Bravery may sometimes have its drawbacks; but it has always maintained a deep hold on the reverence of mankind. In the literature of all countries we find an unflagging endeavour to keep alive this reverence. So in whatever state a particular set of men in a particular locality may be, they cannot escape the constant impact of these stimulating shocks. We had to be content with responding to such shocks, as best we could, by letting loose our imagination, coming together, talking tall and singing fervently.
There can be no doubt that closing up all outlets and barring all openings to a faculty so deep-seated in the nature of man, and moreover so prized by him, creates an unnatural condition favourable to degenerate activity. It is not enough to keep open only the avenues to clerical employment in any comprehensive scheme of Imperial Government--if no road be left for adventurous daring the soul of man will pine for deliverance, and secret passages still be sought, of which the pathways are tortuous and the end unthinkable. I firmly believe that if in those days Government had paraded a frightfulness born of suspicion, then the comedy which the youthful members of this association had been at might have turned into grim tragedy. The play, however, is over, not a brick of Fort-William is any the worse, and we are now smiling at its memory.
My brother Jyotirindra began to busy himself with a national costume for all India, and submitted various designs to the association. The Dhoti was not deemed business-like; trousers were too foreign; so he hit upon a compromise which considerably detracted from the dhoti while failing to improve the trousers. That is to say, the trousers were decorated with the addition of a false dhoti-fold in front and behind. The fearsome thing that resulted from combining a turban with a Sola-topee our most enthusiastic member would not have had the temerity to call ornamental. No person of ordinary courage could have dared it, but my brother unflinchingly wore the complete suit in broad day-light, passing through the house of an afternoon to the carriage waiting outside, indifferent alike to the stare of relation or friend, door-keeper or coachman. There may be many a brave Indian ready to die for his country, but there are but few, I am sure, who even for the good of the nation would face the public streets in such pan-Indian garb.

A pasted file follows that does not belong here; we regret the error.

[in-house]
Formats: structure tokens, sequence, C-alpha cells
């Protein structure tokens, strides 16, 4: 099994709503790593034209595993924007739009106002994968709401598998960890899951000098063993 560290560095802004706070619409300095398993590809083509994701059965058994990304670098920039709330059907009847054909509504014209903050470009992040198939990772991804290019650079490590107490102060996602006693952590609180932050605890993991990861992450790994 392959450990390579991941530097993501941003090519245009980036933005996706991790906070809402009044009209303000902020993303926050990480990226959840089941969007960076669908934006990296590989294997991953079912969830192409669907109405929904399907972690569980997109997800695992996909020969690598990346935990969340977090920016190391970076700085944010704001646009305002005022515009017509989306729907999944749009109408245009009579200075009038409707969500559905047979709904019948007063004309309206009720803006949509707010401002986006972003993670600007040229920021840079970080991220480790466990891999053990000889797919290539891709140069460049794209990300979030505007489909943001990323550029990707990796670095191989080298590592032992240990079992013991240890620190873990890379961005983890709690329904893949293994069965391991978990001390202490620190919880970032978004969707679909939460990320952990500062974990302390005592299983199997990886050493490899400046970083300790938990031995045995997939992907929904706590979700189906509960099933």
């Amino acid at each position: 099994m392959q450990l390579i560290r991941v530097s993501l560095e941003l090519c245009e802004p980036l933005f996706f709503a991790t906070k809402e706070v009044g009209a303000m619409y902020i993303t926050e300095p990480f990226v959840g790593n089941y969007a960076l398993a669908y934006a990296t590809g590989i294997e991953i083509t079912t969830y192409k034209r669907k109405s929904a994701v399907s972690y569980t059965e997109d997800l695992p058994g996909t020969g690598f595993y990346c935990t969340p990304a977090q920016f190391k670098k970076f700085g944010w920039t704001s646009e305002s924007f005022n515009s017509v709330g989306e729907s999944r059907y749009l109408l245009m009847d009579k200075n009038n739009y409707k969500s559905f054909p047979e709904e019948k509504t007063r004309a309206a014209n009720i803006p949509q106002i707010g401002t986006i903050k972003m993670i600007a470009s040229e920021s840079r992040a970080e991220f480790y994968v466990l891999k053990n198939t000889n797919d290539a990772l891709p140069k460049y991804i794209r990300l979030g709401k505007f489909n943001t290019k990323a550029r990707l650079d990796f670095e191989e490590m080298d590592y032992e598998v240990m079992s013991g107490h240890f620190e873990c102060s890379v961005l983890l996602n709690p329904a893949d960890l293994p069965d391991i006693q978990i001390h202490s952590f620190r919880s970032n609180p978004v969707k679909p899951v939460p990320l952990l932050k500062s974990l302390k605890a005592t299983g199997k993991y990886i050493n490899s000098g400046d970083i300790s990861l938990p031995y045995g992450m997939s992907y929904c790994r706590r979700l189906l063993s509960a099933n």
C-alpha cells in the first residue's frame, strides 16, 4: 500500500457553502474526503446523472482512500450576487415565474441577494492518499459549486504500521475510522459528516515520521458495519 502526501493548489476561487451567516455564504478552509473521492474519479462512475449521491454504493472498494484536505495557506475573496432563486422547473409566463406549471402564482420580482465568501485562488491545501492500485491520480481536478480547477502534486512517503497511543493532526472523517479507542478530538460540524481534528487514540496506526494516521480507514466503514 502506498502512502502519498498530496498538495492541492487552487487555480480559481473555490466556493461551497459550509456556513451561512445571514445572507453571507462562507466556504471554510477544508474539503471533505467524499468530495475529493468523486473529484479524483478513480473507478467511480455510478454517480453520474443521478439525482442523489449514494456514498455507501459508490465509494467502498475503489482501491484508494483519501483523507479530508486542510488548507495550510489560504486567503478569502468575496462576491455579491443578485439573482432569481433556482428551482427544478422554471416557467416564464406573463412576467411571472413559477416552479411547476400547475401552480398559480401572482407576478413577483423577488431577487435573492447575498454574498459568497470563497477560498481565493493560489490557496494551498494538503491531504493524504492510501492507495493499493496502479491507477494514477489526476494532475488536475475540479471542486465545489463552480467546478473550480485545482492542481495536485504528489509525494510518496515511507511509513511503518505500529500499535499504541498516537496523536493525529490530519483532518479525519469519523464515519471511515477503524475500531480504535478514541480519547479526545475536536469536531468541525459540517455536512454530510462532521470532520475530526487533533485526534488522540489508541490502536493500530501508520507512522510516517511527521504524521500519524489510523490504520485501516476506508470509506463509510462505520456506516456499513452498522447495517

Every Sunday my brother would get up a Shikar party. Many of those who joined in it, uninvited, we did not even know. There was a carpenter, a smith and others from all ranks of society. Bloodshed was the only thing lacking in this shikar, at least I cannot recall any. Its other appendages were so abundant and satisfying that we felt the absence of dead or wounded game to be a trifling circumstance of no account. As we were out from early morning, my sister-in-law furnished us with a plentiful supply of luchis with appropriate accompaniments; and as these did not depend upon the fortunes of our chase we never had to return empty.